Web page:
Play it again, Sam. Or, why we reread

We’ve all done it: faced with a stack of unread books, we pick up an old, trusty one, its spine cracked and story long ago memorized.  We think, ‘ooh, maybe its time to reread this again!”

Why do certain books and series inspire us to reread them?  What is it that makes rereading a pleasure rather than a tiresome bore?

Since I’ve just tucked into the Harry Potter series for the third go-round, these questions are on my mind.  What possesses me to plow through thousands of pages after already having done it twice?  Upon reflection, I think I’ve lit on a few factors that make a book rereadable:

1. Books that are intricately plotted.

The Potter books provide a good example here.  While there are flaws with the writing – you can accuse it of being too simplistic, find repetitive descriptions, etc. – I argue Rowling is great at planting seeds for plot devices that won’t become important for several books.  The opal necklace used to curse one of the students in “Half Blood Prince” is first seen by Harry in Knockturn Alley in Book 2.  Also in Book 2, we learn Voldemort inadvertently transferred a part of himself into Harry when his curse rebounded, something that shapes the eventual denouement in the final book.  Either Rowling knew exactly what was going to happen (which would be incredible) or was very good at going back to mine earlier books for plot devices as she developed later portions of the story.  It’s delightful to reread and mine out these little treasures (yes, I am a nerd).

2.  Books that deliver excellent surprises

Well-crafted twists and turns are a treat to revisit.  What unfolded the first time as a series of deftly created surprises, reads the second or third time as a how-to demonstration.  Rereading, you can hunt for clues, wondering how you missed them the first time around.  Creating a good surprise is a keen authorial trick – you want the reader to feel that, rather than having been hoodwinked, the surprise is the very thing they wanted to happen all along but didn’t know it.  Not easy to do.  Stories pulling off the good surprise are fun to reread because we relish the surprise AND because we like to go back and see how it was done.

3. Books with really satisfying endings.

There are plenty of books I loved 99% of and hated the ending.  Endings are tough, it’s easy for them to fall short of expectations.  As an author, you have to bring all those plot threads together, balance the scales in a way that’s consistent with the characters and their prior behavior, create a sense of “aha!” (those tricky surprises) and satisfy the reader’s sense of justice.  So, when this is done properly, it’s just damn satisfying and you want to relish it again and again.

4. Books with beloved characters.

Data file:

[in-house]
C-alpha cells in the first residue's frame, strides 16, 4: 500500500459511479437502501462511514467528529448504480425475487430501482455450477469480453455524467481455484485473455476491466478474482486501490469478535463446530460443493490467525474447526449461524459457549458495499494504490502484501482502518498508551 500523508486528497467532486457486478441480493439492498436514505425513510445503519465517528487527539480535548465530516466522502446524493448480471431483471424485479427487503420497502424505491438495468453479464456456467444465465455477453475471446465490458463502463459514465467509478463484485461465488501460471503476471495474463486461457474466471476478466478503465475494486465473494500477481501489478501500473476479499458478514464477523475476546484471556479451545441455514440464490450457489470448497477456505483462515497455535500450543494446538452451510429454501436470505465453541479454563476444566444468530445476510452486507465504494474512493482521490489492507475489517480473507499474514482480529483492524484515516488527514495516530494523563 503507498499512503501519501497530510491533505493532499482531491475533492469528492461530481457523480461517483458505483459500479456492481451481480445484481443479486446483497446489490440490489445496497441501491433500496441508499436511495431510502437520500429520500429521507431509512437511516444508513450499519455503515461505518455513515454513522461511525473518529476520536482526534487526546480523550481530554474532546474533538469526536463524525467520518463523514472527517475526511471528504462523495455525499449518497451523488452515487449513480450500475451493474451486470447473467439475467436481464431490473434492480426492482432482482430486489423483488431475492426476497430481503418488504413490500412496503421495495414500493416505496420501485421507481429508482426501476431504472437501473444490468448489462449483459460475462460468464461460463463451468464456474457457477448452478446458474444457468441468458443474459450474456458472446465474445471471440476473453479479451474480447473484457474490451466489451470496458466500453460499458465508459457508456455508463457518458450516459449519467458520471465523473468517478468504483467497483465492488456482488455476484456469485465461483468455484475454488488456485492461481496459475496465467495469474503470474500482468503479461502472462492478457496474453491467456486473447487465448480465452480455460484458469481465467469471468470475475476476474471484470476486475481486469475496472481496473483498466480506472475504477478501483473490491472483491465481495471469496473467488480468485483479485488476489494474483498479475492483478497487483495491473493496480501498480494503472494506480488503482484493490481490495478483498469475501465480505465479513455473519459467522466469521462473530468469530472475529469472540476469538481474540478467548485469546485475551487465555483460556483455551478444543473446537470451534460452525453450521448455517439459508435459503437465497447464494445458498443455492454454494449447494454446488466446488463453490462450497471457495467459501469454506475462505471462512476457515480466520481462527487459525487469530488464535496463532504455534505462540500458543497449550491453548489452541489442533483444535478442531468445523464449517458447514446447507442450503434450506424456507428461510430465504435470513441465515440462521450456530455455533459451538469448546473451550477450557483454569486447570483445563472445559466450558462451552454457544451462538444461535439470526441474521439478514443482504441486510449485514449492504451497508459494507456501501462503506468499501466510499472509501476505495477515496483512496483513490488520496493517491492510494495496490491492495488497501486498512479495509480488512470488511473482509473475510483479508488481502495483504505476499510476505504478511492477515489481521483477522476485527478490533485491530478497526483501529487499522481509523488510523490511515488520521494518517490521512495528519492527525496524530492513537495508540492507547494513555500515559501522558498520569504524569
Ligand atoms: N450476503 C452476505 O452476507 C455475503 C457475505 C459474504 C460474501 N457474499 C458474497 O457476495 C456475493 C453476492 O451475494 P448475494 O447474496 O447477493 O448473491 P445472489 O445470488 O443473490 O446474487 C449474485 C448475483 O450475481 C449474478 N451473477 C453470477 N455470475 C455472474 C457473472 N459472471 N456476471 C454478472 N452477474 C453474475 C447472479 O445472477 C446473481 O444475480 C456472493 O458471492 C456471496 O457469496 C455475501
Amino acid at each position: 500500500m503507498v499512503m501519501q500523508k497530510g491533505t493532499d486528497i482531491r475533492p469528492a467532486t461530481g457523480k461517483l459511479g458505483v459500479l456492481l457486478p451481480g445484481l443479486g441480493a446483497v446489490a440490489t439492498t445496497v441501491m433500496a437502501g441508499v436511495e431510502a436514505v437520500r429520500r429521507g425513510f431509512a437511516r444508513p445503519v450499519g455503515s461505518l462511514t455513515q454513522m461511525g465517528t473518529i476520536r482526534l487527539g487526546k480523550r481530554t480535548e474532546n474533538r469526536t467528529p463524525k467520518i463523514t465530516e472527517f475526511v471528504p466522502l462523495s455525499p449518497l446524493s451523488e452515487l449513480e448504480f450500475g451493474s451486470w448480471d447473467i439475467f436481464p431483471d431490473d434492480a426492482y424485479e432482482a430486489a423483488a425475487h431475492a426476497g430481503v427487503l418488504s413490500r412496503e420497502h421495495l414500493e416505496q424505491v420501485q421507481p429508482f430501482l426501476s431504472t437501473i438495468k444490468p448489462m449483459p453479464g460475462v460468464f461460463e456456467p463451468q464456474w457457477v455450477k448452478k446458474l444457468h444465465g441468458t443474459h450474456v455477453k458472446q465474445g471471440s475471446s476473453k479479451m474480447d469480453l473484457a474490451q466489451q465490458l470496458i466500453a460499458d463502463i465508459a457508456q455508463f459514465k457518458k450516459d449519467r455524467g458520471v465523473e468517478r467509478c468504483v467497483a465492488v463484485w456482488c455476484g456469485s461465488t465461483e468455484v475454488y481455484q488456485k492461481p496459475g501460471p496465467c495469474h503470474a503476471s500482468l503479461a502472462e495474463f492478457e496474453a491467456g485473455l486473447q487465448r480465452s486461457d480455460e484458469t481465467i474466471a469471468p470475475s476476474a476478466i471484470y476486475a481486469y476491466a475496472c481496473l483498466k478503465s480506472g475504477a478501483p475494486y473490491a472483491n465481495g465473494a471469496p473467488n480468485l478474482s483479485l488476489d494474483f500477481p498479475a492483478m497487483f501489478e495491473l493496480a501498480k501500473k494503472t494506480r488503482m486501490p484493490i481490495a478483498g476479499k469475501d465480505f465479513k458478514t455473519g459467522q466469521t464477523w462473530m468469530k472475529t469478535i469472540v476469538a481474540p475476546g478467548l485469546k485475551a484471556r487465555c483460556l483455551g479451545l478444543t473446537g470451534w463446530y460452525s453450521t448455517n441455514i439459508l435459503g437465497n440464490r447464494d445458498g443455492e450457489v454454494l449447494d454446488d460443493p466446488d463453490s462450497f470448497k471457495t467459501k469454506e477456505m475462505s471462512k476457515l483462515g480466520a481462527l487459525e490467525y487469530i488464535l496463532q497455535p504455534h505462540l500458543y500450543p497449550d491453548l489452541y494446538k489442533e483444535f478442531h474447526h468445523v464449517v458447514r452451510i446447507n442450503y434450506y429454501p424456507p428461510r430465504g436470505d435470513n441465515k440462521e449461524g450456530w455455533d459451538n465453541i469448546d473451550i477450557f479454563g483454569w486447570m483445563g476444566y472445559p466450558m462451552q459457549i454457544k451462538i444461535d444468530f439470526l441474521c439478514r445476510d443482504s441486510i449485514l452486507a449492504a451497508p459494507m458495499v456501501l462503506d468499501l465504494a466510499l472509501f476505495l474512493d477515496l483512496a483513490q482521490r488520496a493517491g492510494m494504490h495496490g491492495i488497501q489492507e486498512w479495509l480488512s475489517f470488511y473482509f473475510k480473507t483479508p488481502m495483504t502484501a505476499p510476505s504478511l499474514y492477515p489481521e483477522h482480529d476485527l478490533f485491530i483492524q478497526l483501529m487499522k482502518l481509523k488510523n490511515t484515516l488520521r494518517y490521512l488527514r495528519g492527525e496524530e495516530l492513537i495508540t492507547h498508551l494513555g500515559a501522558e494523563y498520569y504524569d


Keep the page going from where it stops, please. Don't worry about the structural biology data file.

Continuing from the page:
Some books we reread not because the story itself was anything special, but because of the character(s).  A character you want to spend time with, even if it means retreading their old adventures, is a rare treasure.  Here I think of Sookie Stackhouse in the first few novels of the Southern Vampire series (not to be confused with the whining, annoying Sookie of the later books or the girl in the TV show…not having a TV, I’ve not seen True Blood).

5. And, finally, there’s the sheer comfort of reading a story that you know is going to delight you. There’s no anxiety it might turn out poorly.  You know the plot isn’t going to fall apart halfway through or that the characters will do something you just can’t forgive.

So, what books can you just not seem to put down?  For me it’s classics like the Potter series and the Lord of the Rings trilogy, and, as an odd outlier, a funny old book called The Eight, by Katherine Neville.  What about you?

2 thoughts on “Play it again, Sam. Or, why we reread

  1. Sean Craven

    This is an aspect of fantasy and SF that doesn’t get discussed much, but what draws me most strongly to genre fiction is its visionary aspect — the pictures it paints in your head.

    One reason why some seemingly light fiction draws me back again and again is the imagery it summons, and the way that imagery deepens on each re-reading.

    Also, I find that particular works of fiction are well-suited to certain moods. In some cases, they’re even therapeutic. And like music, they can take you back to certain times and places — the pleasures they provide are deeper and more involved than just the fiction itself. This is why I find myself concerned by things like editions and illustrations and so on. The book has to be ‘right.’

    And hey. When I was a hardcore fiction junkie, tossing back two or three books a day routinely, there was no way to survive if I read only new stuff. There wasn’t enough of it!

    1. mirandasuri

      I hadn’t considered the sense memory aspects of rereading. That’s really interesting, and I think goes along with (and deepens) the idea that rereading is somehow “comforting.” Thanks for chiming, Sean!

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